Use calibration to ensure that grading is reliable
- What is good practice in ensuring students and staff are clear on how to validly and consistently allocate different grades?
The approach to assuring the clarity, validity and reliability (consistency) of grading is ideally confirmed and supported by a process of intermarker ‘calibration’ (see references below). The process for ensuring inter-marker calibration discussed at the workshops includes attention to the steps summarised in Box Nine.
A suggested process for using inter-marker 'calibration'
A small group of experienced graders in a unit of study comes together each year:
It was noted that producing the self-teaching guide for grading suggested in Box Nine is one way of avoiding the extensive time and opportunity costs of repeatedly bringing all markers (full time and sessional) together for face-face consensus building.
It was also strongly recommended that the results be shared with students at the outset of each unit of study using exemplars of different grade levels so that students know exactly how grades will be allocated; and that the use of assessment-focused learning guides for each unit of study similar to those developed at universities like Western Sydney University be considered.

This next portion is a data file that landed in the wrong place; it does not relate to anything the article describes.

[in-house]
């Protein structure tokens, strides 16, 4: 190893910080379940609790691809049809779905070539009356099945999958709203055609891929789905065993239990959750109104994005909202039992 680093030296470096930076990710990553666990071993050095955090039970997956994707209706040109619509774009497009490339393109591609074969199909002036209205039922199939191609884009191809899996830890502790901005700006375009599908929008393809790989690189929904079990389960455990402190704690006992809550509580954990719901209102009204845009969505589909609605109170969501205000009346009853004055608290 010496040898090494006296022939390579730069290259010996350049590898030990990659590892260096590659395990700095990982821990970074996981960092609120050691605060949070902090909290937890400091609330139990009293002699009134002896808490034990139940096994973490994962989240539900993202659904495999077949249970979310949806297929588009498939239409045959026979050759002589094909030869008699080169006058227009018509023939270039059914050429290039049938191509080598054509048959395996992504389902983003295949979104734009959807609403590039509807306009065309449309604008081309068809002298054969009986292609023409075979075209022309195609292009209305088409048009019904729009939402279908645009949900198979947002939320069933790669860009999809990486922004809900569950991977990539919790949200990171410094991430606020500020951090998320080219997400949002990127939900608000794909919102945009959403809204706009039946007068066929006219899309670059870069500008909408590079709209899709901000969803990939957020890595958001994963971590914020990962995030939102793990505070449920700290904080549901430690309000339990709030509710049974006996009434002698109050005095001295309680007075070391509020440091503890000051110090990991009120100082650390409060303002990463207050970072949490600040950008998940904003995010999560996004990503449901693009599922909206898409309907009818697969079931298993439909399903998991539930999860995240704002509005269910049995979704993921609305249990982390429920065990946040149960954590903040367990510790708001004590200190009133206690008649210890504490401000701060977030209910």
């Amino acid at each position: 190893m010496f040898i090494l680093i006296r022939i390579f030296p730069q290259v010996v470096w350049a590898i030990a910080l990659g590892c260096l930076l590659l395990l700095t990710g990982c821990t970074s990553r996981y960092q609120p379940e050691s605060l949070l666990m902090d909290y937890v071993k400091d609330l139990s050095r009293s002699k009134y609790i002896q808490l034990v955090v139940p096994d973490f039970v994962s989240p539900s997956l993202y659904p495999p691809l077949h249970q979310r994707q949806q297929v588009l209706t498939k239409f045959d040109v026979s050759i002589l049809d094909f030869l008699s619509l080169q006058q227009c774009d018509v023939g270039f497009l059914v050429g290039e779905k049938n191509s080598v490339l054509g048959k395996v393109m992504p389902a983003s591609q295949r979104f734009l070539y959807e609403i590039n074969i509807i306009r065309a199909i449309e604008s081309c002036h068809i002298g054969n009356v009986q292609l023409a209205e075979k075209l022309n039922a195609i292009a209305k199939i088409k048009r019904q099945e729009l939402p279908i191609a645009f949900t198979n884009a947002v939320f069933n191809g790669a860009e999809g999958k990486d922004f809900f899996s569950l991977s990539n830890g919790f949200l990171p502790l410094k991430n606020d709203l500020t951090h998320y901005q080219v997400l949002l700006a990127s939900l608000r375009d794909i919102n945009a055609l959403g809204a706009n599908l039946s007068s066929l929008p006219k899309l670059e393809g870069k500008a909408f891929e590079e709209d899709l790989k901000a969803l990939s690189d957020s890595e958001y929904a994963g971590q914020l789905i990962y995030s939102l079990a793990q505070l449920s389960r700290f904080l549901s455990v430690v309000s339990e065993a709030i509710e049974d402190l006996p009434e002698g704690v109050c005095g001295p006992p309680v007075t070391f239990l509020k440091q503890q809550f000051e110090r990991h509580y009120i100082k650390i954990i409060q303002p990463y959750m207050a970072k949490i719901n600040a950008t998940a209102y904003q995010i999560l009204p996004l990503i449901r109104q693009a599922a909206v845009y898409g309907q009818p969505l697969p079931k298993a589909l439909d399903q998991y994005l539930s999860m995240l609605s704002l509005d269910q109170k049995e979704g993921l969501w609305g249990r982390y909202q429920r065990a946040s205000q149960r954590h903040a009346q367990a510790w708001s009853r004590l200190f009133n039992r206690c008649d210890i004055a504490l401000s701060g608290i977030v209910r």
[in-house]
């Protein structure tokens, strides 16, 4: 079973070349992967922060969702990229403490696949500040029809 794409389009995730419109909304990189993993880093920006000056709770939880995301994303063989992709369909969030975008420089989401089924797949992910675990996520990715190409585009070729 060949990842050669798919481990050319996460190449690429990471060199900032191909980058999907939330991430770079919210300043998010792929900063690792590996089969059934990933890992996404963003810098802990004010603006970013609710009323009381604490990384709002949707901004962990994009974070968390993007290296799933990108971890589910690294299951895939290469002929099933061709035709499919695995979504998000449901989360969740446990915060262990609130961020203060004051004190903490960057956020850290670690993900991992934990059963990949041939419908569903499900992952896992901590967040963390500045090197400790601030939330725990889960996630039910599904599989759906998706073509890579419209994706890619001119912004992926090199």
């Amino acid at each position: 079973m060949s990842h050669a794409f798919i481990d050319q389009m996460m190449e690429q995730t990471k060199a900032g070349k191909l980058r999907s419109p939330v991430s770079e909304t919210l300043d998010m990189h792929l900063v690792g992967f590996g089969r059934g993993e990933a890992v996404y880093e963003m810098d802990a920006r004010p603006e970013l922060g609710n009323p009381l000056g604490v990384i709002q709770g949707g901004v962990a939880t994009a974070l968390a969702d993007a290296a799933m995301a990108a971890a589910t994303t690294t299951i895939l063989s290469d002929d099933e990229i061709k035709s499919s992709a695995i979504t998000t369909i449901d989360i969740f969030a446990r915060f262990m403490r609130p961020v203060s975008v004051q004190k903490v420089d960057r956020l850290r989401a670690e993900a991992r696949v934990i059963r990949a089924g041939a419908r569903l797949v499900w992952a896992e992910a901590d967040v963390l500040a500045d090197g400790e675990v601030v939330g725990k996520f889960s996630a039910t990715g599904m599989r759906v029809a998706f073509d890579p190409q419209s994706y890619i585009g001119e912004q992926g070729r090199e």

- Barrie et al (2012): Assessing and assuring Australian graduate Learning outcomes, OLT, Sydney pgs 48ff.
- Griffith University: Assessment matters! – click on the section marked ‘consensus moderation’.
- Hancock, P & Freeman, M (2014): Achievement matters: external peer review of accounting standards, OLT, Sydney. See especially Sections 3.3: External calibration and 3.4: External Assurance pgs 25ff and the discussion of project success factors (Section 6.1), Challenges (Section 6.2) and Key Lessons (Section 6.3) on pgs 49ff.